Untangling the web of home DNA testing kits

Where are you from? This is a question people ask each other fairly often in the Sea to Sky Corridor. With the most recent census data showing that over 80 per cent of the population in this region are of European descent, very few residents are, ancestrally speaking, "from here."

The rise of direct-to-consumer DNA testing is helping people find answers to questions around their family roots. While there has always been a segment of the population interested in their ancestry, genealogy and DNA are converging to create a new and powerful research tool: genetic genealogy, the use of DNA profiling or testing, in combination with more traditional genealogical methods, to infer biological relationships between people.

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Genetic genealogy is being used for medical research, such as oncogenomics, which strives to systematically identify cancer-causing genes; assisting in criminal investigations; and fuelling niche industries, such as genealogy tourism.

Family reunion

As DNA testing becomes more affordable and more popular — the MIT Technology Review reports that more than 26 million people have taken at-home DNA tests as of 2019, with forecasts predicting that number to reach as high as 100 million within the next two years — more families will be impacted by their loved ones' decision to flesh out their genealogical tree.

A powerful example of family reunification right here in the Sea to Sky comes from Pemberton-based writer and PR professional Blair Kaplan Venables. One day, she received a phone call from her cousin explaining there was a "family mystery" she could help solve.

Her mind raced as she stared at her phone.

"I really didn't know what this was about, but I can handle drama and all kinds of news, good and bad," she explains. "I wanted to jump in and see what the mystery was."

Kaplan Venables' relatives had recently received DNA tests as gifts, which had turned up an unlikely result.

"We know our family well," she adds. "Most of the matches that came up, when I got my results back, I was like, 'OK, yes, know him. Yup, I know her.' But one DNA match came up as being either my grandfather, my uncle or a half-brother. His name was 'Jeff H.' Who was this? There are no Jeffs in our family! My family is all really close; we are mostly all from Winnipeg, but a half-brother?"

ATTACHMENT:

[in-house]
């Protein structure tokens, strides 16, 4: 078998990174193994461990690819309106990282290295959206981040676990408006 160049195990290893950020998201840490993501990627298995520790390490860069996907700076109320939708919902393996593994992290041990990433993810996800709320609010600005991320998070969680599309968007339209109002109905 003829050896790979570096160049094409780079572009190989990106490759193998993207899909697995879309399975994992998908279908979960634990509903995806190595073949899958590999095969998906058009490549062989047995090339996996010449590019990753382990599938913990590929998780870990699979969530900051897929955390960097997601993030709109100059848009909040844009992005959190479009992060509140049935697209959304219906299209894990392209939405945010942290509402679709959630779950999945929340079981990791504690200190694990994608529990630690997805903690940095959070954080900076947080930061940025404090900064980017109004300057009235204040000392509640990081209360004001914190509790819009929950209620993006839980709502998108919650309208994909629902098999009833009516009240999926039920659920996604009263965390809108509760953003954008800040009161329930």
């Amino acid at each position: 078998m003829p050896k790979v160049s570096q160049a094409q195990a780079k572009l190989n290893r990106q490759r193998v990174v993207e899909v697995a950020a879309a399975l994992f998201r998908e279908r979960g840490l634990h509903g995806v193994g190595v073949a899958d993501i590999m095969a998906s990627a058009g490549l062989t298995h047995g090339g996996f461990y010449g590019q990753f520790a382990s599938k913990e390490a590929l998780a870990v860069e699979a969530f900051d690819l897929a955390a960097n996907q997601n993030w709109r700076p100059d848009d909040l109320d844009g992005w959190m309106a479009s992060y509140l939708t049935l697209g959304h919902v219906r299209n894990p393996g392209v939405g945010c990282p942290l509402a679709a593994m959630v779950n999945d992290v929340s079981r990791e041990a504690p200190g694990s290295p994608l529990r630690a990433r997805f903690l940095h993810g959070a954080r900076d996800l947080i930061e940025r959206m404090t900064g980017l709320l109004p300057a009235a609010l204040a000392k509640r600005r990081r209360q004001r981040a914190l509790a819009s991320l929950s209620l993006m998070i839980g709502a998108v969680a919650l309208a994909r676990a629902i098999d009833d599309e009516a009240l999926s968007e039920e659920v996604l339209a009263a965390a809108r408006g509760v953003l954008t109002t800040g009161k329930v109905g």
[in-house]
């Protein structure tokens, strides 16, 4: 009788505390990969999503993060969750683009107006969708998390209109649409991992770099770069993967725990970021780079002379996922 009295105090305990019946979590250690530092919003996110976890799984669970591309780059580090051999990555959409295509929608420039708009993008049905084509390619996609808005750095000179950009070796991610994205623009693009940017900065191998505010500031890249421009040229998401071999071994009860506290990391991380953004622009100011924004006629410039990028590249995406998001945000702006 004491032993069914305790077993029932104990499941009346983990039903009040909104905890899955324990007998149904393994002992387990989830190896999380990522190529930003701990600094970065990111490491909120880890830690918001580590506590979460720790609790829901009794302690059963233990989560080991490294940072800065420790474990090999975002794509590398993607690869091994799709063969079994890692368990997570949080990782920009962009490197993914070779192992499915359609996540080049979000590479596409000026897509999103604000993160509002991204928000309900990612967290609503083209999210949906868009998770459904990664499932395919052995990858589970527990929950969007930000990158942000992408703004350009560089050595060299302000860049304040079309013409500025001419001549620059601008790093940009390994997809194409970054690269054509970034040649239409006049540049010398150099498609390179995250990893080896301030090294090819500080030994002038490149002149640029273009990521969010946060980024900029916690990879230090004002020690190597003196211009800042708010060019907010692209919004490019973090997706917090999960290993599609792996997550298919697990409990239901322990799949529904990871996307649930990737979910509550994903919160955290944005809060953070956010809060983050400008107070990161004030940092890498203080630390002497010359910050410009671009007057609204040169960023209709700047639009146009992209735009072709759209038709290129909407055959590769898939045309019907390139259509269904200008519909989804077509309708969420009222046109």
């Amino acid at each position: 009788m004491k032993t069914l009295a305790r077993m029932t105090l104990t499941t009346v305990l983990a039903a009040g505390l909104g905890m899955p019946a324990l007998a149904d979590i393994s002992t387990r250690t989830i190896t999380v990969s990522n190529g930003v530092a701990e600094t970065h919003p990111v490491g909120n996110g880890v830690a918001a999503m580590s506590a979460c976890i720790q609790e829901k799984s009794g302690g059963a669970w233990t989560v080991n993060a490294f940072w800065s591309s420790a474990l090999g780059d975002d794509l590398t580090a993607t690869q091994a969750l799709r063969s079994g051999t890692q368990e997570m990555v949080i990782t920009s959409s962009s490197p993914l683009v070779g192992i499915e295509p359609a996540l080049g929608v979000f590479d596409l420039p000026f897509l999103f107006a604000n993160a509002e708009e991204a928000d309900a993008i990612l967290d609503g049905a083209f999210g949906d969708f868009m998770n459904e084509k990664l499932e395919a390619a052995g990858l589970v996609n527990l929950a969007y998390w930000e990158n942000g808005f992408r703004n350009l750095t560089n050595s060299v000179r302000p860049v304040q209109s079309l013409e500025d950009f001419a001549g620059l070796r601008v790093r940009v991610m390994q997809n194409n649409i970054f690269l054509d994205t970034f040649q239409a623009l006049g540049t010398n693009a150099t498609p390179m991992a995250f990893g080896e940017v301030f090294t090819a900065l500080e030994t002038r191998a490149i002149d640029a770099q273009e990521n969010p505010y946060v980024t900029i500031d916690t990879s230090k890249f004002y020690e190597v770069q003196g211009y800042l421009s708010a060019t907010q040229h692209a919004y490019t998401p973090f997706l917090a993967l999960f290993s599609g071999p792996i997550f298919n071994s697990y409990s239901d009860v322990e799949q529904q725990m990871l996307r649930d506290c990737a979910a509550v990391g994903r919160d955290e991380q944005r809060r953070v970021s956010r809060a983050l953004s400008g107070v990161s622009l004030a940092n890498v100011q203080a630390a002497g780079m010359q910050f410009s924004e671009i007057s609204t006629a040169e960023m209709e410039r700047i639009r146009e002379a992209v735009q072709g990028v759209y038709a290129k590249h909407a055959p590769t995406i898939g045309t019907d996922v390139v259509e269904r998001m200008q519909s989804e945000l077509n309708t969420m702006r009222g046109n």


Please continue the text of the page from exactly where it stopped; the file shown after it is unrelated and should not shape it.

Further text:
Kaplan Venables dug deeper and made some phone calls, including to her father. Jeff H. was the result of her dad's relationship with a woman from well before he met Kaplan Venables' mother. A few calls later and the long lost half-siblings were in touch. They finally met in May of last year.

"It was bizarre," Kaplan Venables says of the meeting in a Canmore, Alta. restaurant. "It was like looking at my father's twin. I was so nervous that I couldn't speak much at first, which is odd in itself as I am a very extroverted person. It really was surreal."

Kaplan Venables views the addition of a brother to her family as a very positive experience.

"My half-brother has a good sense of humour," she explains. "He was adopted in Winnipeg and his adoptive parents raised him in Alberta. We have the same sense of humour, the same thumb, the same gait. He's a Kaplan."

As Douglas Coupland memorably writes in his 2016 book, Bit Rot: "In families, every member is assigned a role, and as long as we play that role correctly, regardless of its weirdness, everyone is happy."

Direct-to-consumer DNA tests, in some cases, are turning those well-worn family roles upside down. Raised alongside her sister, Kaplan Venables' discovery of a half-sibling through her father's previous relationship was life-changing indeed.

"One moment I was drinking wine in Osoyoos," she jokes, "the next moment I had a brother."

"You are going to get surprises," cautions Sharon Clayton, a member of the British Columbia Genealogy Society in the Lower Mainland, who hosts monthly roundtable discussions on genetic genealogy. Through her own DNA test, she has connected with previously unknown relatives in Jamaica, Scotland and Ireland.

DNA testing also reconnected Clayton with a daughter she gave up for adoption when she was 20. Describing their first meeting, Clayton says her daughter "is an extrovert and her adoptive parents were introverts. When we met, she was making crazy jokes and she told me that this was the first time she felt understood."

The decision to take a DNA test has overturned big stones for some. A segment on CBC Radio's Out In The Open, hosted by Piya Chattopadhyay, told the stories of four people whose lives were turned upside down by DNA test results. One story centred on a woman who found out her father had been switched at birth and raised by a completely different family — long before ID tags were immediately snapped around newborns' wrists in maternity wards.

DNA testing has also led to a rise in genealogy tourism, also called "roots tourism." Why tour a random country on a travel writer's bucket list when you can walk through the same neighbourhood, on the same streets, as your great-great-great-grandmother? Genetic testing service 23andMe, which counts more than five million users worldwide, has very publicly touted its partnership with Airbnb.

Genealogy tourism is especially lucrative for countries with large diasporas, such as Scotland and Ireland, with their respective tourism councils rolling out the welcome mat for those wanting to make the journey home — and vice versa. Last year, cruise line Cunard and Ancestry.com teamed up to offer a seven-day voyage on the Queen Mary 2 from Southampton, U.K. to New York City, with genealogists onboard offering seminars.